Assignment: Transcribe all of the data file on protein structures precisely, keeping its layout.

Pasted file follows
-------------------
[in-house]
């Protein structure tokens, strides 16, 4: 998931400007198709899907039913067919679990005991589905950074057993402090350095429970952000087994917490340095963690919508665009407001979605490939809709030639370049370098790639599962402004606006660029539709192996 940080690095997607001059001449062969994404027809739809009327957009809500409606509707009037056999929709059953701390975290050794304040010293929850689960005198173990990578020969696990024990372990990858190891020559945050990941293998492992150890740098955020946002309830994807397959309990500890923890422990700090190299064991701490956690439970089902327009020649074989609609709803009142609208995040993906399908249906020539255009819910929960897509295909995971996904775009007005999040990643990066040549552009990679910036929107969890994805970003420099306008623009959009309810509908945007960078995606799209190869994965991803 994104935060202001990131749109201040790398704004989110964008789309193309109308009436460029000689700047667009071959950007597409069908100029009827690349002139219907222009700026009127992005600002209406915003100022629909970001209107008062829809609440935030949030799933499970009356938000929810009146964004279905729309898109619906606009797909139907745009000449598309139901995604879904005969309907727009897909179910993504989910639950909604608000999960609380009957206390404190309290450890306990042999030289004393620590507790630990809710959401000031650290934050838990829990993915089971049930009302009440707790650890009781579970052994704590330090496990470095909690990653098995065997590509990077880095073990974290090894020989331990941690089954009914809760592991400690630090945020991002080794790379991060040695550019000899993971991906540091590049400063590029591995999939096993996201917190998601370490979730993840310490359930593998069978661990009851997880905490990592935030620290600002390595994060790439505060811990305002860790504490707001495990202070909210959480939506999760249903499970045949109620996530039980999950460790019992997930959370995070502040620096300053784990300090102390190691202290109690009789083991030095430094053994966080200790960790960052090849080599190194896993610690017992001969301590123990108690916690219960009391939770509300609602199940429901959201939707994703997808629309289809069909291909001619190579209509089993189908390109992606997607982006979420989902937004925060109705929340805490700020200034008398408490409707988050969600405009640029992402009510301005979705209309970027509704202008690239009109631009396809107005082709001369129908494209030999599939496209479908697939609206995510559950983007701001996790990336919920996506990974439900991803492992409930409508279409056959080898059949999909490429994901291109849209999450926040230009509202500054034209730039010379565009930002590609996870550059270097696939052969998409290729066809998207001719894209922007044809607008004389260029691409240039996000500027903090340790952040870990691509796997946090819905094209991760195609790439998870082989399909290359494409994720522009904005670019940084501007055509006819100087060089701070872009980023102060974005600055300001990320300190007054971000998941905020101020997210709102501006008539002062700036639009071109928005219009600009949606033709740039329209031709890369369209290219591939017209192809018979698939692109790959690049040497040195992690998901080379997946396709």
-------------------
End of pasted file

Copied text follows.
[in-house]
């Protein structure tokens, strides 16, 4: 998931400007198709899907039913067919679990005991589905950074057993402090350095429970952000087994917490340095963690919508665009407001979605490939809709030639370049370098790639599962402004606006660029539709192996 940080690095997607001059001449062969994404027809739809009327957009809500409606509707009037056999929709059953701390975290050794304040010293929850689960005198173990990578020969696990024990372990990858190891020559945050990941293998492992150890740098955020946002309830994807397959309990500890923890422990700090190299064991701490956690439970089902327009020649074989609609709803009142609208995040993906399908249906020539255009819910929960897509295909995971996904775009007005999040990643990066040549552009990679910036929107969890994805970003420099306008623009959009309810509908945007960078995606799209190869994965991803 994104935060202001990131749109201040790398704004989110964008789309193309109308009436460029000689700047667009071959950007597409069908100029009827690349002139219907222009700026009127992005600002209406915003100022629909970001209107008062829809609440935030949030799933499970009356938000929810009146964004279905729309898109619906606009797909139907745009000449598309139901995604879904005969309907727009897909179910993504989910639950909604608000999960609380009957206390404190309290450890306990042999030289004393620590507790630990809710959401000031650290934050838990829990993915089971049930009302009440707790650890009781579970052994704590330090496990470095909690990653098995065997590509990077880095073990974290090894020989331990941690089954009914809760592991400690630090945020991002080794790379991060040695550019000899993971991906540091590049400063590029591995999939096993996201917190998601370490979730993840310490359930593998069978661990009851997880905490990592935030620290600002390595994060790439505060811990305002860790504490707001495990202070909210959480939506999760249903499970045949109620996530039980999950460790019992997930959370995070502040620096300053784990300090102390190691202290109690009789083991030095430094053994966080200790960790960052090849080599190194896993610690017992001969301590123990108690916690219960009391939770509300609602199940429901959201939707994703997808629309289809069909291909001619190579209509089993189908390109992606997607982006979420989902937004925060109705929340805490700020200034008398408490409707988050969600405009640029992402009510301005979705209309970027509704202008690239009109631009396809107005082709001369129908494209030999599939496209479908697939609206995510559950983007701001996790990336919920996506990974439900991803492992409930409508279409056959080898059949999909490429994901291109849209999450926040230009509202500054034209730039010379565009930002590609996870550059270097696939052969998409290729066809998207001719894209922007044809607008004389260029691409240039996000500027903090340790952040870990691509796997946090819905094209991760195609790439998870082989399909290359494409994720522009904005670019940084501007055509006819100087060089701070872009980023102060974005600055300001990320300190007054971000998941905020101020997210709102501006008539002062700036639009071109928005219009600009949606033709740039329209031709890369369209290219591939017209192809018979698939692109790959690049040497040195992690998901080379997946396709």